Perform this procedure for all border leafs that are required to advertise the external subnets.


Step 1

Add routes to null to the subnets:

  1. Log in to Cisco Application Policy Infrastructure Controller (APIC).

  2. Go to Tenant > Networking > External Routed Networks > your_L3-Out > Logical Node Profile > your_node_profile.

  3. In the node profile work pane, double-click a node.

  4. In the Node Association dialog box, in the Static Routes area, click the + (plus) icon.

  5. In the Create Static Route dialog box, in the Prefix field, enter the static route IP address and network mask that is assigned to the outside network.

    Add a static route for external dynamic and external static subnets. Leave the Next Hop Addresses field empty. A null interface is automatically created.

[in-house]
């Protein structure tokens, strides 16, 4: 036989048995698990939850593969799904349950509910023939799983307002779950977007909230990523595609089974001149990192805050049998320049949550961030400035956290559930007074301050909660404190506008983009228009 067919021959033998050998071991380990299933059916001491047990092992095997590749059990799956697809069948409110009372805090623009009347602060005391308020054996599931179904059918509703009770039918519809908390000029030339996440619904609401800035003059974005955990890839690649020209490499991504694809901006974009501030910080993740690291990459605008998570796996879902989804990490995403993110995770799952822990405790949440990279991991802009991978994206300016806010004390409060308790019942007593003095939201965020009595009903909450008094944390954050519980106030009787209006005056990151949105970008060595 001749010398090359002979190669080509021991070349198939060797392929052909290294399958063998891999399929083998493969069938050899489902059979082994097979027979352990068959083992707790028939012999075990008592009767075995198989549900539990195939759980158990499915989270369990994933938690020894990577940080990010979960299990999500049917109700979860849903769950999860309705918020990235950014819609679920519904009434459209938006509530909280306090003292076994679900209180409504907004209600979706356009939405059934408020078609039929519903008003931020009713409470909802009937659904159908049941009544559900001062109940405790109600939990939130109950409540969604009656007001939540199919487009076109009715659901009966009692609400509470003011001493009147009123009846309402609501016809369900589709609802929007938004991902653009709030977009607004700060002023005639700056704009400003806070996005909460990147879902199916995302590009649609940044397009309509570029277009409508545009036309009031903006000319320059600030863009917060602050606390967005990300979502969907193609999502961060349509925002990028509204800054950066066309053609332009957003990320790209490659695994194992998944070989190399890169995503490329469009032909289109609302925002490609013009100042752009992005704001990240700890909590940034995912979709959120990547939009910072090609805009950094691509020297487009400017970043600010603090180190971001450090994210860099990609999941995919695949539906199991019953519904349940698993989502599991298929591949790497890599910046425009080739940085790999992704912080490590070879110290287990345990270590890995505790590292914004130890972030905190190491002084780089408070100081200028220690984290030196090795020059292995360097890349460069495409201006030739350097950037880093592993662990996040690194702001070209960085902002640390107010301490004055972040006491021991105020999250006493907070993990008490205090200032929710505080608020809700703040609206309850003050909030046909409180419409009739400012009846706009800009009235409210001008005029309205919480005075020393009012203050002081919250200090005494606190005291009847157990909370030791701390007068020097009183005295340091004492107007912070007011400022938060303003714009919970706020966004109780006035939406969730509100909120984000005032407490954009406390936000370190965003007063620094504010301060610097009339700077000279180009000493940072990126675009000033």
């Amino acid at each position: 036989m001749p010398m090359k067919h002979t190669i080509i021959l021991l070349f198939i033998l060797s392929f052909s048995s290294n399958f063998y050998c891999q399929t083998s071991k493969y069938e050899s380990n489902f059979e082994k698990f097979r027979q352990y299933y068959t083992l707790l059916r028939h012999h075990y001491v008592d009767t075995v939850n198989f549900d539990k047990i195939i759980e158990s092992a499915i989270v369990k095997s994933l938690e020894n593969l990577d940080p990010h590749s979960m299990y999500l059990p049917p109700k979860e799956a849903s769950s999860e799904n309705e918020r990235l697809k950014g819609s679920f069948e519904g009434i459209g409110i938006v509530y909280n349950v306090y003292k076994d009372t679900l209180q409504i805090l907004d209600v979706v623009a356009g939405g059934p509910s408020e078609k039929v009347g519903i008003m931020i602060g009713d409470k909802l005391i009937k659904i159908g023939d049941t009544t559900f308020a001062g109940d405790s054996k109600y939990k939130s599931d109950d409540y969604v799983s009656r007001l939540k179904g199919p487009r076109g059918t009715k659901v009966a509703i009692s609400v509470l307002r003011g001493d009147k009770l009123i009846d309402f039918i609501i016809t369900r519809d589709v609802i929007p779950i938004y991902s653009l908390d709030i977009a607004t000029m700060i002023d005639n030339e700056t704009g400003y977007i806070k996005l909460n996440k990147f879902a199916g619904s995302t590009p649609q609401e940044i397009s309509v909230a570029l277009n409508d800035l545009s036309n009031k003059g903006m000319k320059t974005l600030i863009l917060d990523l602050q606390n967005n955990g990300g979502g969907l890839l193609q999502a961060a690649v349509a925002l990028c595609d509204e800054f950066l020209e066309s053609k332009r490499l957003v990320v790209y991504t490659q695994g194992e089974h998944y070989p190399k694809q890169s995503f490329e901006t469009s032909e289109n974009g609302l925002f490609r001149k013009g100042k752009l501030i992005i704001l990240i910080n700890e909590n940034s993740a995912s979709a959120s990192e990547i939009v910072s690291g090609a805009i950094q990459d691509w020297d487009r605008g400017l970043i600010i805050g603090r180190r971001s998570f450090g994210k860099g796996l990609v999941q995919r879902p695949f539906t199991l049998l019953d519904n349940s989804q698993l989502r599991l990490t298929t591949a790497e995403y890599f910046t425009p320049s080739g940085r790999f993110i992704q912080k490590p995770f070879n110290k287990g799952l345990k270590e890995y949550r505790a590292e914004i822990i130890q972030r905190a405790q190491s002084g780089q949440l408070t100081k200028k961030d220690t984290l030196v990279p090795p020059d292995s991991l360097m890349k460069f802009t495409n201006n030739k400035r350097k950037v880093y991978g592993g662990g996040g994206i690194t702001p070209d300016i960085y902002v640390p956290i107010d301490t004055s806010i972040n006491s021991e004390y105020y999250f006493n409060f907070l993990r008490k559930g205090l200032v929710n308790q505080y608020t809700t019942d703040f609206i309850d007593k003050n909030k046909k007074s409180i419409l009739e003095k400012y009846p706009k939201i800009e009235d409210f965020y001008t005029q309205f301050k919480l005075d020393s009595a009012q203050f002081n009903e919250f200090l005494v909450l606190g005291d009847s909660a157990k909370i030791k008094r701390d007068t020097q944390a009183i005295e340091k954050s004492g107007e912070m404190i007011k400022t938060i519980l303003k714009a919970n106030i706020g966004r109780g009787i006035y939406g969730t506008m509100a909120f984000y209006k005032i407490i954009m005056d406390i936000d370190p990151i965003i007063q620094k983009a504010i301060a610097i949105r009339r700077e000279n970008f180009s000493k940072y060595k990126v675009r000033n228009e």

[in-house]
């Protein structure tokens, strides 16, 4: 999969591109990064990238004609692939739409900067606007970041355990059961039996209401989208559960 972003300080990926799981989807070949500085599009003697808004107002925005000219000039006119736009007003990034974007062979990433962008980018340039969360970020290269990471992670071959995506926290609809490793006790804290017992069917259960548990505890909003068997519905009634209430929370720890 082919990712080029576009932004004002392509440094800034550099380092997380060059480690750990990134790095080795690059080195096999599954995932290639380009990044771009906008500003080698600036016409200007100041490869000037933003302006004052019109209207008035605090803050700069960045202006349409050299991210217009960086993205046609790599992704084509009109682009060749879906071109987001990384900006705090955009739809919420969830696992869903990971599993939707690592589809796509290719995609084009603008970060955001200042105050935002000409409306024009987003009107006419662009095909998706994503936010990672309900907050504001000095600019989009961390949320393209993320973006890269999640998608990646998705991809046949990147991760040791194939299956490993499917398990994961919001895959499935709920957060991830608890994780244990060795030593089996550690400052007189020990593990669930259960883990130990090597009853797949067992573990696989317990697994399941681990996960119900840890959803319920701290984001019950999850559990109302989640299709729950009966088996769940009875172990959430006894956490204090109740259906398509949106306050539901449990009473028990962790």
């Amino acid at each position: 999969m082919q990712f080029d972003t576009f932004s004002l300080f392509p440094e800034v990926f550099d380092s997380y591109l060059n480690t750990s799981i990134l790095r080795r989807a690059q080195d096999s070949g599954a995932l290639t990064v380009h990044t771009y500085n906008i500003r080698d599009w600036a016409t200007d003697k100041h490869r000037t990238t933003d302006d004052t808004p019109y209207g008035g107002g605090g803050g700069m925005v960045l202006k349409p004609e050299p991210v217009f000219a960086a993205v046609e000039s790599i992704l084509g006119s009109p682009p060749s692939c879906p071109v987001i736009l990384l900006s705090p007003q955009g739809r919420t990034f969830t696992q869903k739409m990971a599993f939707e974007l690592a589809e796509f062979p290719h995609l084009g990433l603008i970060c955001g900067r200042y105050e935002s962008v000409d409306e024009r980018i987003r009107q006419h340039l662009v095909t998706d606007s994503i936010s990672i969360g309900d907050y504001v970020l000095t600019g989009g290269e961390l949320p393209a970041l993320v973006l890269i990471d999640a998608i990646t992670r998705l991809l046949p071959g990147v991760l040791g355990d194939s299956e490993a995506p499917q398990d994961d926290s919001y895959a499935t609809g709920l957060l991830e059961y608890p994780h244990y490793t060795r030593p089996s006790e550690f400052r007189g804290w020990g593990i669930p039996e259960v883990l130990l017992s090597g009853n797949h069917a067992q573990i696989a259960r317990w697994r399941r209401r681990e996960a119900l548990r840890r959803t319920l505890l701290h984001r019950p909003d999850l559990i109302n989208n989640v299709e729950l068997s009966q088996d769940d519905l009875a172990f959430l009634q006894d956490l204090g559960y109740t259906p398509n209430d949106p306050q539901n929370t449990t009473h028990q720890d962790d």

6. Click Submit.

    In the Node Association dialog box, click Close.

  7. In the Node Association dialog box, in the Static Routes area, repeat steps 1d through 1e for each node.

Step 2

Create match rules for the route map and add the subnet.

  1. Go to Tenant > Networking > External Routed Networks > Match Rules for Route Map.

  2. Right-click Match Rules for Route Map and choose Create Match Rule for a Route Map.

  3. In the Create Match Rule dialog box, in the Name field, enter a name for the match rule.

  4. In the Match Prefix area, click the + (plus) icon.

  5. In the IP field, enter the static route IP address and network mask that you entered in step 1e.

  6. Click Update and then click Submit.

Step 3

Create a route map for the L3 Out, add a context to it, and choose the match rules.